What parents need to know
Parents Need to Know
Parents need to know that this raunchy comedy about a jaded, selfish, foul-mouthed middle-school teacher will likely attract teen fans expecting an over-the-top Apatowian laugh-fest, but what you get instead is an underwhelming film that's long on unlikeable characters (even though they're played by appealing stars like Cameron Diaz and Justin Timberlake) and short on wit or insight. There's plenty of swearing (including uses of words like "s--t" and "f--k" in front of tweens and teens), sexual references and innuendoes (including some simulated sex and lots of talk about breast implants), as well as dope smoking and drinking.
What's the story?
Elizabeth Halsey (Cameron Diaz) can barely be called a teacher. Her idea of a curriculum is showing movies about much better educators in her classroom. She drinks and smokes weed on the job and has a general disdain for everything that teaching entails. So when her escape hatch -- marriage to a wealthy, opera-loving mama's boy -- suddenly closes and she actually has to keep working, Elizabeth decides that she needs breast implants to snag her next man. But first she has to get through another schoolyear and raise the money for surgery ... or maybe she just needs to reel in the new substitute teacher (Justin Timberlake), whose family is linked to a wealthy watchmaking company. It won't be easy, though: Uber-teacher Amy Squirrel (Lucy Punch) is on to her (and is after the sub, too), and the charming gym teacher (Jason Segel) sees right through her.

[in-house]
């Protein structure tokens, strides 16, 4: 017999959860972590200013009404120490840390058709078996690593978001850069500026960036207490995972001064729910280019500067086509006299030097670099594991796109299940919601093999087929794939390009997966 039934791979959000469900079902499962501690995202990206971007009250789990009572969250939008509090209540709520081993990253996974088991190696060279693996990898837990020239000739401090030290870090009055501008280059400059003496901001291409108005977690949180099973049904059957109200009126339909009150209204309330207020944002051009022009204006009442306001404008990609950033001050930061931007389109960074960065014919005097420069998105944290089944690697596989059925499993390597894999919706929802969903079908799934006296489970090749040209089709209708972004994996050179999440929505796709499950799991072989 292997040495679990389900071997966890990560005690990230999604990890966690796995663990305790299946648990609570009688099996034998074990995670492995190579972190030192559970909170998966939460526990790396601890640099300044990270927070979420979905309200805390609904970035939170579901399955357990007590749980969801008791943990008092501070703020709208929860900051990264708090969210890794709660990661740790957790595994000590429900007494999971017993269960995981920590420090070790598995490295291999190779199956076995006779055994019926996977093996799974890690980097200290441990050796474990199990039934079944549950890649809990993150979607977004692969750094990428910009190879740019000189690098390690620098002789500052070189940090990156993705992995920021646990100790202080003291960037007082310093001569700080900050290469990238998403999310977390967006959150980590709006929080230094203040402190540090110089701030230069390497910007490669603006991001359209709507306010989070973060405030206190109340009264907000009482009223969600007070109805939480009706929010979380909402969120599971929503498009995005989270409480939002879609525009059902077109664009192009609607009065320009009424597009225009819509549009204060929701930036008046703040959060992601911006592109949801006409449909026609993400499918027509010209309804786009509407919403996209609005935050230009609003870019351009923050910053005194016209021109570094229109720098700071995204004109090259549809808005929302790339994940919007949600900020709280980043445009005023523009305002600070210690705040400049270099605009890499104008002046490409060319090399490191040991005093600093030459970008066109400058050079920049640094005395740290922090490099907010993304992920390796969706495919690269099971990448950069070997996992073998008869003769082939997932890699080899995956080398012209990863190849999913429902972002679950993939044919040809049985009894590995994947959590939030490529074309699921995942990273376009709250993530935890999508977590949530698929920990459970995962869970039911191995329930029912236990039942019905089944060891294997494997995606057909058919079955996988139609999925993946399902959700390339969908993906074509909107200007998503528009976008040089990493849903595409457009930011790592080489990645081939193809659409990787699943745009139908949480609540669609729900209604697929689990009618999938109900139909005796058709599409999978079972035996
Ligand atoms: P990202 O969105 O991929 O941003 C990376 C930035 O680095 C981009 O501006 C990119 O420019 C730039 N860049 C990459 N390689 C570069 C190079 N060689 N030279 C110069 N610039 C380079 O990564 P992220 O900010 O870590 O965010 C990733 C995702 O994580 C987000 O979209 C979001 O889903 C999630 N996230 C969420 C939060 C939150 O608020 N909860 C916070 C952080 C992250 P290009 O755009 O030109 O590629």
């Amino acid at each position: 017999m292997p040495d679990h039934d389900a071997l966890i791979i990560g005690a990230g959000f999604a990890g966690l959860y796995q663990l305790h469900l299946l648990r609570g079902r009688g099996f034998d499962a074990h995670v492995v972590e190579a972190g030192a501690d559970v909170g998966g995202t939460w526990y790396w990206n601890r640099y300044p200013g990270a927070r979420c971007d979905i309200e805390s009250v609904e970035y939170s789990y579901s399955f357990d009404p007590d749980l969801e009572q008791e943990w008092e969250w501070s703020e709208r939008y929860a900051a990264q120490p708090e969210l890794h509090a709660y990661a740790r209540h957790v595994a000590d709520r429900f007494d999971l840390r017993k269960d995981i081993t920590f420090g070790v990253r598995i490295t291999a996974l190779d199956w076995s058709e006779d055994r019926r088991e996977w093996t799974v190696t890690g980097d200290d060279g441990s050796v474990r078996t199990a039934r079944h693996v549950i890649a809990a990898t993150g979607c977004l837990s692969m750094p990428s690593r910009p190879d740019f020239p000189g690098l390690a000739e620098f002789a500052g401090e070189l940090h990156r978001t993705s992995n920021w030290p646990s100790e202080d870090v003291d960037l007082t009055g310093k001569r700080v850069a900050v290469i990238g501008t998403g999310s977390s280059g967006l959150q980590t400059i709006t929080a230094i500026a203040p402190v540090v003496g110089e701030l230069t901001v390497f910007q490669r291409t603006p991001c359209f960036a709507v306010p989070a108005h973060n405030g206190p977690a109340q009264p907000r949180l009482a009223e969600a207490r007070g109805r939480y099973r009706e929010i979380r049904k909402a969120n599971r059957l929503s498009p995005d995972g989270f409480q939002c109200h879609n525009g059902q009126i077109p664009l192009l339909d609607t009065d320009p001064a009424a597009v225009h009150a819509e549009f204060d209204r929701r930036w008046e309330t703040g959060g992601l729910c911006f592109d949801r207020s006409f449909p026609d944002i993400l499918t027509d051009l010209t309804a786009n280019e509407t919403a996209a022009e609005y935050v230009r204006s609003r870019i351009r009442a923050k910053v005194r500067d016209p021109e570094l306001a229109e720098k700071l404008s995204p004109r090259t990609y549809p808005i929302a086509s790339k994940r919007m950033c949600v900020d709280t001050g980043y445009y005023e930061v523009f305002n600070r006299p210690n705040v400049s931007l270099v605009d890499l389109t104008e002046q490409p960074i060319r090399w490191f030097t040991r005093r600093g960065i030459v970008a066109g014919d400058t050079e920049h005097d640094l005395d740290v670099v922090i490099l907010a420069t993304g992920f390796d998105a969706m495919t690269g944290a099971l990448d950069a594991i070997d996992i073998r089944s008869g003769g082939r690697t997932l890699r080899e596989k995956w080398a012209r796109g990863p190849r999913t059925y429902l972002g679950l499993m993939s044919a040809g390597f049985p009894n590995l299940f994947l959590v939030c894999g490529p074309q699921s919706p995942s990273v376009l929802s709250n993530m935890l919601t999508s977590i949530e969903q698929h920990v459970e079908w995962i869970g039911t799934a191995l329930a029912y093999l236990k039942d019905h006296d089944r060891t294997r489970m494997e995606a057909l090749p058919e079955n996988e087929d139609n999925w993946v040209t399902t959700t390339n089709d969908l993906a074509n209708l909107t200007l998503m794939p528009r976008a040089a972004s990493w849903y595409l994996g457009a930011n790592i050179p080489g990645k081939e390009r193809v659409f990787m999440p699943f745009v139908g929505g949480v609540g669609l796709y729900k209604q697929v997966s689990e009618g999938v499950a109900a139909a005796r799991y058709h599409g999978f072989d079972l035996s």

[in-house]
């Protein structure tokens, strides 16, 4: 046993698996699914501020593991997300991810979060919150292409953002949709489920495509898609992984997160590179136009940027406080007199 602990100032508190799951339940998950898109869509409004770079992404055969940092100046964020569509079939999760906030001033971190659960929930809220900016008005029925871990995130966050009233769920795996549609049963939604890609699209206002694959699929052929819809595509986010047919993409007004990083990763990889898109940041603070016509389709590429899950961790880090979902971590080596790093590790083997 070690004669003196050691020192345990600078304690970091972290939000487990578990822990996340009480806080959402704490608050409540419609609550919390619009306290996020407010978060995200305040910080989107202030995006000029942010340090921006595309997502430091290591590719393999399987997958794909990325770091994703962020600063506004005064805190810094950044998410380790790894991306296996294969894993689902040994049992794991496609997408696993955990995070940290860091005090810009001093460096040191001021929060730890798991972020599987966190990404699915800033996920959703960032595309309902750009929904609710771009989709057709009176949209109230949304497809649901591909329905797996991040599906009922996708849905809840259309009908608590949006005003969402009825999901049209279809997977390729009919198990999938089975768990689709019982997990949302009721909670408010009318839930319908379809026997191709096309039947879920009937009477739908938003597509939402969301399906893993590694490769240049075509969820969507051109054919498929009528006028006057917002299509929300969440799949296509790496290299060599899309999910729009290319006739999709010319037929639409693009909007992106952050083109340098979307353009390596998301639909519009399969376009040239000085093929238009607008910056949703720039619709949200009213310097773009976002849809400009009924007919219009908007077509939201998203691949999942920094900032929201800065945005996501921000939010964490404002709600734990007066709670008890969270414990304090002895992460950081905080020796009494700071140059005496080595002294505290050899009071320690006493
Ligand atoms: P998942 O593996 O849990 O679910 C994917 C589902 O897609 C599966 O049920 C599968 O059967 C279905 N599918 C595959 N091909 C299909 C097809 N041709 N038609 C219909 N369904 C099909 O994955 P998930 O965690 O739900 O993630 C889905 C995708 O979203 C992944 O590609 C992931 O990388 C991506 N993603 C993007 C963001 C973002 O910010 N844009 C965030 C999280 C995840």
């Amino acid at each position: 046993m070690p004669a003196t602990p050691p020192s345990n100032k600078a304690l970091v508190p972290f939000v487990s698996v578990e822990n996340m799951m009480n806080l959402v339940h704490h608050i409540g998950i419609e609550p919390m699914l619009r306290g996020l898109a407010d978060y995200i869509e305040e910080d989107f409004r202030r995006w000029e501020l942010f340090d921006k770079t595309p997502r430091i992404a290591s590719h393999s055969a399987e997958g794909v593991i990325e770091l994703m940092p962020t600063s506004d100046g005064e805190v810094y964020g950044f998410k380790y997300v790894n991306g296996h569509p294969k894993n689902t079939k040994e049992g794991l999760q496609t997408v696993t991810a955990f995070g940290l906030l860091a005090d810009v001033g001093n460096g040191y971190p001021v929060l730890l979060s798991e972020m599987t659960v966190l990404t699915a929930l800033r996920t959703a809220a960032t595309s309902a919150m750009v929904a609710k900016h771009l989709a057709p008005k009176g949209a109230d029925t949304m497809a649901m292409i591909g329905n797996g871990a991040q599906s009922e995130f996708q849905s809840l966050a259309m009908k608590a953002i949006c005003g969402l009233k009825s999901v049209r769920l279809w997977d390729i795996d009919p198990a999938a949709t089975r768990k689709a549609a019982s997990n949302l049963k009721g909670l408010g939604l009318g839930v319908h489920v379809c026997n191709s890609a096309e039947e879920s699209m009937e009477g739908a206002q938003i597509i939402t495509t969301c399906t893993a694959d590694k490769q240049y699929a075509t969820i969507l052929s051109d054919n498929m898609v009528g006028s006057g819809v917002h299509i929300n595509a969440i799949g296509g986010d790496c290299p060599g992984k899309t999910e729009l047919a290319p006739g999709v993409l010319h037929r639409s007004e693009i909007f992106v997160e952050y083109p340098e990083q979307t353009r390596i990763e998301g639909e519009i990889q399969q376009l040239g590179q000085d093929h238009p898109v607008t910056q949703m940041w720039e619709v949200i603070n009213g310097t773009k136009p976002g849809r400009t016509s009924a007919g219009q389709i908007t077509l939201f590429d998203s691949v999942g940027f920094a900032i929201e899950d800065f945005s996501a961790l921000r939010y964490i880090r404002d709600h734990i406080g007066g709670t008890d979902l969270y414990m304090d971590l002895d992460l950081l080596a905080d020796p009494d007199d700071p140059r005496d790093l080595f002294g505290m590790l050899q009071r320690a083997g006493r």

Is it any good?
BAD TEACHER has some laughs, but it feels more like a tepid substitute than anything else, despite a fully committed -- and sometimes winning -- performance from Diaz. What's the problem? First, the characters. Though Diaz's Elizabeth has some laugh-out-loud lines, she's not exactly someone you'd want to root for, so why should audiences care what happens to her? Her antagonist is a goody-two-shoes colleague; Punch plays her well enough, but you pity the character too much to wish for her comeuppance.
As for who Elizabeth will end up with, does it really matter? We don't quite buy her evolution and don't think much of her romantic options. The side plots, though zany, don't amount to much, either. In fact, the entire enterprise feels more like an extended Saturday Night Live sketch (and many of the actors have, in fact, appeared on the show) than anything else.
Families can talk about...
Families can talk about how the main character is portrayed. Is she worth rooting for? Why or why not? Do characters have to be "good" to be heroes/heroines?
What kind of message is the movie sending about consequences and character? Do people like Elizabeth succeed in real life?
Discuss how the drug references are handled in the movie. Are the characters who use drugs glamorized or portrayed as troubled? Which is more realistic?